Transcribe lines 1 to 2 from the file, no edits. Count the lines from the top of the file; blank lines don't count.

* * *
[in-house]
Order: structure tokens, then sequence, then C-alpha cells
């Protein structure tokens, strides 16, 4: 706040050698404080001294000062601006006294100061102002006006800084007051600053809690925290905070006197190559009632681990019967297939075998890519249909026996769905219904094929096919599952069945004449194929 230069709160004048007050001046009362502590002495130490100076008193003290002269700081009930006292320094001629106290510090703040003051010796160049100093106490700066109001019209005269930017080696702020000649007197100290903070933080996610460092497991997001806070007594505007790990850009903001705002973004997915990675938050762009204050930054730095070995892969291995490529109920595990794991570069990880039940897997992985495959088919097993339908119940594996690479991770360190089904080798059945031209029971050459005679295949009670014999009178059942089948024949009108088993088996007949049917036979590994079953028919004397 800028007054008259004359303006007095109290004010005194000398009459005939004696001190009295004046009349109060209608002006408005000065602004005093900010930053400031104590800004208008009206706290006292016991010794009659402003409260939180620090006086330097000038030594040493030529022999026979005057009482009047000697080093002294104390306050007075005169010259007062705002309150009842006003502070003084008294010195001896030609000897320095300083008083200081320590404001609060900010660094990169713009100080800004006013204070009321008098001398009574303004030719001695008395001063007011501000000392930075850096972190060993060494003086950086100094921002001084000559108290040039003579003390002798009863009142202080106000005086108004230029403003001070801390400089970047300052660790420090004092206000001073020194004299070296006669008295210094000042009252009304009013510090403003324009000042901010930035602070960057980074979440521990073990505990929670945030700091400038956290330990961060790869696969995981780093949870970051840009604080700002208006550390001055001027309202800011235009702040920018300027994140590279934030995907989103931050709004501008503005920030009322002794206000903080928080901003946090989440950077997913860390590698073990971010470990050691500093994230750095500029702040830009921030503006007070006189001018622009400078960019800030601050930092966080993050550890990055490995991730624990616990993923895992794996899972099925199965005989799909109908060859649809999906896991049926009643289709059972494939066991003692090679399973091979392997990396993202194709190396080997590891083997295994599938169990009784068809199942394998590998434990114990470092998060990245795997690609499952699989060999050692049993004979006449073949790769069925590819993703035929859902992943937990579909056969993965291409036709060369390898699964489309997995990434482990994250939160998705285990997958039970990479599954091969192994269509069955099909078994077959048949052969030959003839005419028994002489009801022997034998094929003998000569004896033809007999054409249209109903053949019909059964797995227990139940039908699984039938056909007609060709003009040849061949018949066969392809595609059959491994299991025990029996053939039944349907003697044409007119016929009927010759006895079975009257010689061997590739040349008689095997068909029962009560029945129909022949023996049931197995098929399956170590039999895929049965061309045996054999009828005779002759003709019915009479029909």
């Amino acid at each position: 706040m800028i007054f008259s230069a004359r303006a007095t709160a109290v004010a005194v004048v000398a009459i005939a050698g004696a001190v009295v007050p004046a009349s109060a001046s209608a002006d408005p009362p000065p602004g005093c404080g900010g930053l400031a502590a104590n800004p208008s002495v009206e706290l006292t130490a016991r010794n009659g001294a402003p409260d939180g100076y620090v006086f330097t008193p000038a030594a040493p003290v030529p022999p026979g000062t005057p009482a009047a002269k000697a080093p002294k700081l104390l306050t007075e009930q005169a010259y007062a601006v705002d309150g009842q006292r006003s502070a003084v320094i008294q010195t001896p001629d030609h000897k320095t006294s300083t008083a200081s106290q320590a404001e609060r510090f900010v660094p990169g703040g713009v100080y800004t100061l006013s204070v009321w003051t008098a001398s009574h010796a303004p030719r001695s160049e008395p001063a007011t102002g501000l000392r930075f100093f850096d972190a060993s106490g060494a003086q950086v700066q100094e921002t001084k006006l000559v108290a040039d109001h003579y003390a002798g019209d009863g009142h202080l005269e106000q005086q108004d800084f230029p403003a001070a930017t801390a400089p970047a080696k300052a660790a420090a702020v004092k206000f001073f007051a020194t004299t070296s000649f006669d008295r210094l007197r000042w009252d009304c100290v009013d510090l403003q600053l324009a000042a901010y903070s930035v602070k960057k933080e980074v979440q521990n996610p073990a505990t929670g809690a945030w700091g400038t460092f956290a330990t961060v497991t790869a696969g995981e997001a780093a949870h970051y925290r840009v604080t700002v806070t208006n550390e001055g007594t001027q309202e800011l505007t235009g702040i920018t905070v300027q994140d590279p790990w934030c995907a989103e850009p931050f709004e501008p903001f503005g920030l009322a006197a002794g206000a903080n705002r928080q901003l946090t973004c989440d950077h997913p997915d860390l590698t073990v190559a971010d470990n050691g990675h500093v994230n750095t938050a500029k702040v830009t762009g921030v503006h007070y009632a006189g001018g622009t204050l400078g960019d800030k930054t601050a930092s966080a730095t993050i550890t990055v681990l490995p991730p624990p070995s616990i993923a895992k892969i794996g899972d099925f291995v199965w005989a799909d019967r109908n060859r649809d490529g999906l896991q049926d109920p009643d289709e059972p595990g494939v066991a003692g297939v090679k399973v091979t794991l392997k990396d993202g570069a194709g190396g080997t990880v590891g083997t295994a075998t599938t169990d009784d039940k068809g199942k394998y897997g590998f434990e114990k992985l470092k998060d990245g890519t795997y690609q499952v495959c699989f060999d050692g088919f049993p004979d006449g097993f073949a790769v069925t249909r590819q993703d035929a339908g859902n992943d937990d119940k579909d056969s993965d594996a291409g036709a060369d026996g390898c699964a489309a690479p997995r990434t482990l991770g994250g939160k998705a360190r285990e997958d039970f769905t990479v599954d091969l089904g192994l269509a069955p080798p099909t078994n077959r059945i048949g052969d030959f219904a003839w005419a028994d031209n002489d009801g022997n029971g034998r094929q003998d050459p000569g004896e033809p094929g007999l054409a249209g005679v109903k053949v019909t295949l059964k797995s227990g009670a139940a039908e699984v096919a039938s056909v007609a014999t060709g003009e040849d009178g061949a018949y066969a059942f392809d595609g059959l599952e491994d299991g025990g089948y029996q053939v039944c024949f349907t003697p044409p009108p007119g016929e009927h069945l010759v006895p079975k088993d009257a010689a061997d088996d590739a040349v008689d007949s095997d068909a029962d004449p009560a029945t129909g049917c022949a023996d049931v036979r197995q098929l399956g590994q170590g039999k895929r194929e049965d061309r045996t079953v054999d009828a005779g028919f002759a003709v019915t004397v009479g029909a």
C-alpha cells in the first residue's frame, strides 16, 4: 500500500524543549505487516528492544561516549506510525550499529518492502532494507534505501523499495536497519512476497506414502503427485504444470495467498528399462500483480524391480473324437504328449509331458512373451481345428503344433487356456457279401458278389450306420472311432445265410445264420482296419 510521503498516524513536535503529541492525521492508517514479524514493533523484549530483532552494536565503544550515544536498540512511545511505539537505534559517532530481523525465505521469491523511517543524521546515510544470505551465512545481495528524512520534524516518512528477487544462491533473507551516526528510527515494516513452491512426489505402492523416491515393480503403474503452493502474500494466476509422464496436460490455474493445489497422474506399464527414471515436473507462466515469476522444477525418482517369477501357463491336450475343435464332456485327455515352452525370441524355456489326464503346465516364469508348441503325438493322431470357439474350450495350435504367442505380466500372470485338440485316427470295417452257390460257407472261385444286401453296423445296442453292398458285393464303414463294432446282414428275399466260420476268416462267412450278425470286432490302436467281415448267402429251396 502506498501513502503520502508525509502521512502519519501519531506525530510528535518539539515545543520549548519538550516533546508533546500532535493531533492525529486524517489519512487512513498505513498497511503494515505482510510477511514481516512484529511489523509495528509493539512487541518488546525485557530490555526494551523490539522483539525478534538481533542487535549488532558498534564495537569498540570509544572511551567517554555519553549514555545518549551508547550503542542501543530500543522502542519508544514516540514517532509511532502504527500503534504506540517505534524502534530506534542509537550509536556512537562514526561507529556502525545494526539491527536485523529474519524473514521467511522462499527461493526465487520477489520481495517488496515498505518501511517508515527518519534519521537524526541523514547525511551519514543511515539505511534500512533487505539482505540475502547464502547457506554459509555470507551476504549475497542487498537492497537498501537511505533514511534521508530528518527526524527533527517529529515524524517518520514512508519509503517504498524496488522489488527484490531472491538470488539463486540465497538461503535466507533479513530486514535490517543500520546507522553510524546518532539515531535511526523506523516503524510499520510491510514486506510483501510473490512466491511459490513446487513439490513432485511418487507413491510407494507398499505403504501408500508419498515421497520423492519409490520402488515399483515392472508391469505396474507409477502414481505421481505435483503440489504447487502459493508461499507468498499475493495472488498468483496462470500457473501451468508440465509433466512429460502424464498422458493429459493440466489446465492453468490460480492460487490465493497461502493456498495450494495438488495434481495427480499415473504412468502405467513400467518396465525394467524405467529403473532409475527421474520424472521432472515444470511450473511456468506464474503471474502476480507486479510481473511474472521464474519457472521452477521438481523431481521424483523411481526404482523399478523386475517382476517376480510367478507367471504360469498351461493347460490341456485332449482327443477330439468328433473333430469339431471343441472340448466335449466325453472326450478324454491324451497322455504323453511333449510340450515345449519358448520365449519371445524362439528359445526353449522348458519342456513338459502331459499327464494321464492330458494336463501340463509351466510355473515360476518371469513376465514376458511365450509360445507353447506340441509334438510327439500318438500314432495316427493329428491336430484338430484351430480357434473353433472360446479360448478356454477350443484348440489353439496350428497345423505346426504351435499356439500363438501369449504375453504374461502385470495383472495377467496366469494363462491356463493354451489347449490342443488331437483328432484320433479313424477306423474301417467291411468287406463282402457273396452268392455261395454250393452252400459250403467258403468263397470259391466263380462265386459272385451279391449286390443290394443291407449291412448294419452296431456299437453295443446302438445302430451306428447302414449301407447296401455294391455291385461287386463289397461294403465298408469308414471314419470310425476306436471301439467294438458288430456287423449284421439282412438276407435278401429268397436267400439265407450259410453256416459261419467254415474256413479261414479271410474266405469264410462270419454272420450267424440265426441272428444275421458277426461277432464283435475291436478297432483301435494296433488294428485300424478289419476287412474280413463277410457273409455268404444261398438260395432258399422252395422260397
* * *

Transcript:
[in-house]
Order: structure tokens, then sequence, then C-alpha cells